I’m doing the corner placement experiments in a smaller room (12X12) where I find it harder to get soundstage depth. I value soundstage depth but this is not my main listening room so I am willing to make a tradeoff there especially since options there are limited.

Having the speakers in the corner out of the way of traffic in a small room is a nice benefit.

With the AN corner placement setups I have heard, the merits overall always seem to outweigh any deficiencies in soundstage depth compared to most in that regard.

I think you have to have a larger room in most all cases for the best soundstage depth, though I have heard it done quite well many times in smaller rooms with careful setup.

The benchmark demo for soundstage depth and imaging accuracy within was mbl 111e demo at United Home Audio a few years back. The gear and showroom were just maxed out in this regard beyond most anything else I have ever heard.

My OHMS and other speakers do a decent job at home in regards to soundstage depth but I do not have a room that really facilitates anything like what United Home Audio was able to do in their showroom.

Yes I can easily see where bass reinforcement provided by corner placement would greatly benefit use of low power SET or other amps ie use the room to best effect provide the extra boost likely needed and not there otherwise.   makes perfect sense.

My big OHM F5 series 3 speakers have 4 3 way level adjustments on each speaker.   The one for the low bass is labeled corner/wall/free or something to that effect ie low bass level can be adjusted to compensate for placement within the room.  I've found this to be a most useful feature to help get the speakers best integrated into the room.    Also John Strohbeen at OHM typically recommends speaker models based on room size ie how big is needed to properly load a room.    That's a  useful metric that most vendors pay little attention to.  It means you may not need the top of the line biggest model to get the best sound possible in teh line in any particular room, so the end cost typically depends mainly on room size.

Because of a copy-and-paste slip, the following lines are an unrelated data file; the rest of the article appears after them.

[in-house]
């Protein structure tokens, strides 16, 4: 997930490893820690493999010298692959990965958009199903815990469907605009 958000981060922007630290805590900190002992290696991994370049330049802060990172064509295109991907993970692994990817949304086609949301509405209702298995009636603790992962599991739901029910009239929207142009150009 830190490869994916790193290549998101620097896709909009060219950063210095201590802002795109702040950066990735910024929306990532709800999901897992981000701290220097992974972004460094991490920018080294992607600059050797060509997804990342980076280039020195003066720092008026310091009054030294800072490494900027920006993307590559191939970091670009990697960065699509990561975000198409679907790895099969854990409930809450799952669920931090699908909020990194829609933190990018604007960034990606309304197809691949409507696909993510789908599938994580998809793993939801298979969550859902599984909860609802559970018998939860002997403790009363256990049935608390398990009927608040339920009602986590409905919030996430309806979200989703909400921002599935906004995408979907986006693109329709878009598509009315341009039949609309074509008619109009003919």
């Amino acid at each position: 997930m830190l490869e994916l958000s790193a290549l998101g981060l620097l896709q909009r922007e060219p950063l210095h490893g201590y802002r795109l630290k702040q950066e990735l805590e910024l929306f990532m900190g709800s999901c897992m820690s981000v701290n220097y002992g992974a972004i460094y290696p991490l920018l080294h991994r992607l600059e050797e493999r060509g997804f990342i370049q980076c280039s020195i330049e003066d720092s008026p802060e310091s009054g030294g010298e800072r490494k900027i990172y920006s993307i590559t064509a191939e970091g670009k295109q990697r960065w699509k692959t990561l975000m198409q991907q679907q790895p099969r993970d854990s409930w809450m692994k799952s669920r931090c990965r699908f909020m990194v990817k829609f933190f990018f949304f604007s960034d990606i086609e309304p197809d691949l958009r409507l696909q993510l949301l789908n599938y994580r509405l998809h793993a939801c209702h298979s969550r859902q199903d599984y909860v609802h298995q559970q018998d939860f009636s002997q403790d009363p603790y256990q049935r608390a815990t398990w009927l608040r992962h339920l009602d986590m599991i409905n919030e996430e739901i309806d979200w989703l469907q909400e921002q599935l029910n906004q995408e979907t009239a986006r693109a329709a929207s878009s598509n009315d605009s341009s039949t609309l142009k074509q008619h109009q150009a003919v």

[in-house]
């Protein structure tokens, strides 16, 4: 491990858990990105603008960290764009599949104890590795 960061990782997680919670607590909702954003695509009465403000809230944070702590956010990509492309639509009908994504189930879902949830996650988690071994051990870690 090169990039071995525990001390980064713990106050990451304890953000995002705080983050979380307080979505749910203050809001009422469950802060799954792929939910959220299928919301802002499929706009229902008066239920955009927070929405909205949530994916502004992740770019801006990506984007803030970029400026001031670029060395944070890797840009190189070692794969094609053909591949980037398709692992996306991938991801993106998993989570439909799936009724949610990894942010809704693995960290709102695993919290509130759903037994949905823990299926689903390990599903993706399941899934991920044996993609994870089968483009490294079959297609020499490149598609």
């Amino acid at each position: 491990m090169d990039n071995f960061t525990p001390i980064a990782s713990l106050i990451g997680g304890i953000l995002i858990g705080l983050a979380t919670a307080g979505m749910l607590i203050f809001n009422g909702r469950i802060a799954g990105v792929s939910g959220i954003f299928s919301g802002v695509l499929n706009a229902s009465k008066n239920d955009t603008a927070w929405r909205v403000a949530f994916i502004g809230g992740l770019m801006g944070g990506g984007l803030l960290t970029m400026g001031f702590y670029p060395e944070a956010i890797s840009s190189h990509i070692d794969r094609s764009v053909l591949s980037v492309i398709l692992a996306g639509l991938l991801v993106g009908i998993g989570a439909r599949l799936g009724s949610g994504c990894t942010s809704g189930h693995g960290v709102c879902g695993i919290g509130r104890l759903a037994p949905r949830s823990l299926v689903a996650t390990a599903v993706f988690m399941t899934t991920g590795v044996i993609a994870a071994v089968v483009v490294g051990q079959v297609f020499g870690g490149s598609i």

inna the AN setups I've heard had more soundstage depth than I would have thought and did not seem really 2-dimensional either, just not as much as many other good setups.   Plus other than that the AN setups at these shows continuously seem to be among my favorites.

Knowing what can be done otherwise, would that bother me over the long term?  Not sure.  My experimenting at home will help me answer that question.
One thing I am pretty sure of if I ever decide to take the plunge and add a SET amp system, which I have almost done many times to-date, I am pretty sure I would now definitely go with a corner placement arrangement of some sort. It seems to have the most advantages going for it and makes the flea powered tube amp option much more desirable for me.  WAF of corner placement helps a lot!


Mapman - I am with you, have always been intrigued by a setup like that.  I love everytime I have heard one and it is totally opposite from my long term rig - Thiel speakers and a big powerful SS amp.

I have also heard the MBL setup at the old UHA and it was incredible.  They temporarily hooked me but it is so much money.  I almost sprung for some speakers....just barely almost!

Jetrexpro, great description of your system - I would love to hear it!